SERVICE HISTORY AND GROWTH
The proposed Passaic-Bergen passenger line was constructed in the early 1870s by the New Jersey Midland Railway, as part of a regional freight connection from Paterson to points north and west. In 1881, the Midland Railway merged with the NYS&W, and continued to provide freight and passenger service in the region. After World War II, passenger service along the NYS&W began to decline as increased automobile ownership and new road and highway construction siphoned passengers away from the railroad. In 1966, passenger service was terminated as ridership declined along the route and the financial loss of providing passenger service could no longer be sustained by freight revenues. Today, the line continues to host a modest amount of freight traffic.
Recently, local, state and federal elected officials, including Rep. Bill Pascrell (9th Dist.) have expressed renewed support for the restoration of Passaic-Bergen rail service.
STATUS OF PREVIOUS STUDIES
Efforts to study the restoration of passenger rail service along the NYS&W were advanced in 1996 when NJ TRANSIT completed an environmental assessment. In 2002, NJ TRANSIT initiated an environmental impact statement (EIS) and preliminary engineering for restoration of passenger service between Hawthorne and Hackensack. Between 2007 and 2012, NJ TRANSIT completed the EIS and final design. Since 2012, changes in land uses, increased congestion, and the opportunity for economic growth have rekindled discussion about the provision of passenger rail service across Passaic and Bergen Counties.
GOALS & OBJECTIVES OF THIS STUDY
The Passaic-Bergen-Hudson Transit Project is guided by five goals and supporting objectives to address the Purpose and Need for the restoration of passenger service along the NYS&W. The corresponding supporting objectives further define the goals and will support criteria that provide specific and measurable means to evaluate study alternatives.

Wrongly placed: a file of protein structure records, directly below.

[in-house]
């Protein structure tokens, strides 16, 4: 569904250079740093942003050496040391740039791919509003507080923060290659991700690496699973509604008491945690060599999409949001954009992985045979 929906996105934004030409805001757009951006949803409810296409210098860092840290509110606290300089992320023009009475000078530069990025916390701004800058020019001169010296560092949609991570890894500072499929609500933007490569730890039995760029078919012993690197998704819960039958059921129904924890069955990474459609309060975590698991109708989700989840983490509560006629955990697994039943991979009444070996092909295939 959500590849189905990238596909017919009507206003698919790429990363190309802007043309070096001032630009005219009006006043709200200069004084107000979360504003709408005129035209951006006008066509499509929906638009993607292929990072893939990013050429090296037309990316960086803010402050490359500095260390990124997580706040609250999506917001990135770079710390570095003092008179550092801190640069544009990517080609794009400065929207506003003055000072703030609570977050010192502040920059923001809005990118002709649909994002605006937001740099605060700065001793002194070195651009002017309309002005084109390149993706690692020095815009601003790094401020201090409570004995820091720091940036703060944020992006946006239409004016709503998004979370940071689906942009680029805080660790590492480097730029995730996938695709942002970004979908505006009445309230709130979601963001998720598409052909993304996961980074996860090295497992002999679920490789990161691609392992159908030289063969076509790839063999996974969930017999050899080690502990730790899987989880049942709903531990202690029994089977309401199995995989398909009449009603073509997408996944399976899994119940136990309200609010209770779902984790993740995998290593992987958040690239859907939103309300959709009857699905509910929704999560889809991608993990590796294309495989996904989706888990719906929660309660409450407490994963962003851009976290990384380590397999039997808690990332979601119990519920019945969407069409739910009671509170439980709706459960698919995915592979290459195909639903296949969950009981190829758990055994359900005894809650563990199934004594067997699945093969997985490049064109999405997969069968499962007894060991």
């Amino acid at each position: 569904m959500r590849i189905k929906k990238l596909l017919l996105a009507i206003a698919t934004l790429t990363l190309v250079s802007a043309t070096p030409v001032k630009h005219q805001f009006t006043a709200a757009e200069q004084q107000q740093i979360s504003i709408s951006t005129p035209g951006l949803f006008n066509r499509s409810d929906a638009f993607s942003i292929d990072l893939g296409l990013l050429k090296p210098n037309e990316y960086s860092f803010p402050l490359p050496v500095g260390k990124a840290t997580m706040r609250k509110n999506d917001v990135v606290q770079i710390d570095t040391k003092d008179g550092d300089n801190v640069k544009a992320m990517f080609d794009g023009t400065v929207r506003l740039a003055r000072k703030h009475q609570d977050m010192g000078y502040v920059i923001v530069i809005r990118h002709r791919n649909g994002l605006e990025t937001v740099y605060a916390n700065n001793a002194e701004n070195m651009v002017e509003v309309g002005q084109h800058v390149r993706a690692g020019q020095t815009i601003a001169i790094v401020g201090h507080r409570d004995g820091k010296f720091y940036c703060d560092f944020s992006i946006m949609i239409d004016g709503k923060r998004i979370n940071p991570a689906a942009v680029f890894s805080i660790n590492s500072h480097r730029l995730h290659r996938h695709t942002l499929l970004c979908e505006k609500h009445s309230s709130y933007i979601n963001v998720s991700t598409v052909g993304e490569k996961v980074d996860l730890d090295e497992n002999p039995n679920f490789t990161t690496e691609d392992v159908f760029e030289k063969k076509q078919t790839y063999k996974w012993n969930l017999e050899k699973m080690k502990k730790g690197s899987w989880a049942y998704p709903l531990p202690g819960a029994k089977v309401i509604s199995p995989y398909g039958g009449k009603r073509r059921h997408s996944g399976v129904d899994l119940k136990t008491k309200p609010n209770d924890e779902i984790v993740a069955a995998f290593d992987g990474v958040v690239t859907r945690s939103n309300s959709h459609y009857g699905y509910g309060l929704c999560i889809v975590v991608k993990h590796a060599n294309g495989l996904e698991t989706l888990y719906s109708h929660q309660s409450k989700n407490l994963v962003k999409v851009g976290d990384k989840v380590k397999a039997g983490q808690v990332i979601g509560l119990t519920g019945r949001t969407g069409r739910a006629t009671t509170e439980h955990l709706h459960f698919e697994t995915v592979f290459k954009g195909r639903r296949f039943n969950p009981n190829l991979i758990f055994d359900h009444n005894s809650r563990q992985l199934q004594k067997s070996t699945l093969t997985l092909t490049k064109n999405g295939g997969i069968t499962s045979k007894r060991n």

- GOAL 1: Improve mobility options
- Provide frequent, high-quality transit service to existing and planned employment and other activity centers in Passaic, Bergen, and Hudson Counties
- Provide improved transit accessibility to resident and working populations (particularly underserved and transit dependent populations)
- Increase transit ridership
- Reduce travel time and improve reliability
- Increase transportation system capacity to accommodate future growth and assist in mitigating future increases in traffic congestion
- GOAL 2: Improve transportation connectivity
- Provide intermodal connectivity/interoperability with existing bus and rail services (e.g. NJ TRANSIT commuter rail, Hudson-Bergen Light Rail, etc.)
- Improve pedestrian and bicyclist connectivity and safety
- GOAL 3: Support economic growth opportunities
- Serve existing and proposed development while preserving existing community resources
- Support ongoing and planned TOD projects
- Support the goals of local and regional development plans for better connectivity between communities
- GOAL 4: Develop a cost-effective project
- Implement cost-effective transit improvements within a reasonable construction timeframe and with capital, operations, and maintenance costs that are consistent with realistically anticipated funding
- Generate sufficient ridership to justify capital and operating costs
- Maximize revenue potential
- Utilize existing transportation infrastructure
- Identify options that can be implemented in phases
- GOAL 5: Enhance quality of life and minimize adverse environmental impacts
- Minimize impacts to sensitive environmental areas
- Minimize property acquisitions
- Minimize air quality and noise vibration impacts
- Minimize visual impacts
- Maintain historical/cultural character of neighborhoods
- Implement sustainable transit technologies
IMAGES AND MAPS
STUDY AREA MAP: The study area for the Passaic-Bergen-Hudson Transit Project includes seven municipalities in Passaic and Bergen Counties that are traversed by the New York, Susquehanna and Western Railway (NYS&W). In Passaic County, the municipalities include the Borough of Hawthorne and the City of Paterson. Bergen County jurisdictions include the Boroughs of Elmwood Park and Maywood, the Townships of Saddle Brook and Rochelle Park, and the City of Hackensack. A potential extension to connect with HBLRTS would add the Borough of Bogota and Village of Ridgefield Park in Bergen County, and the Township of North Bergen in Hudson County.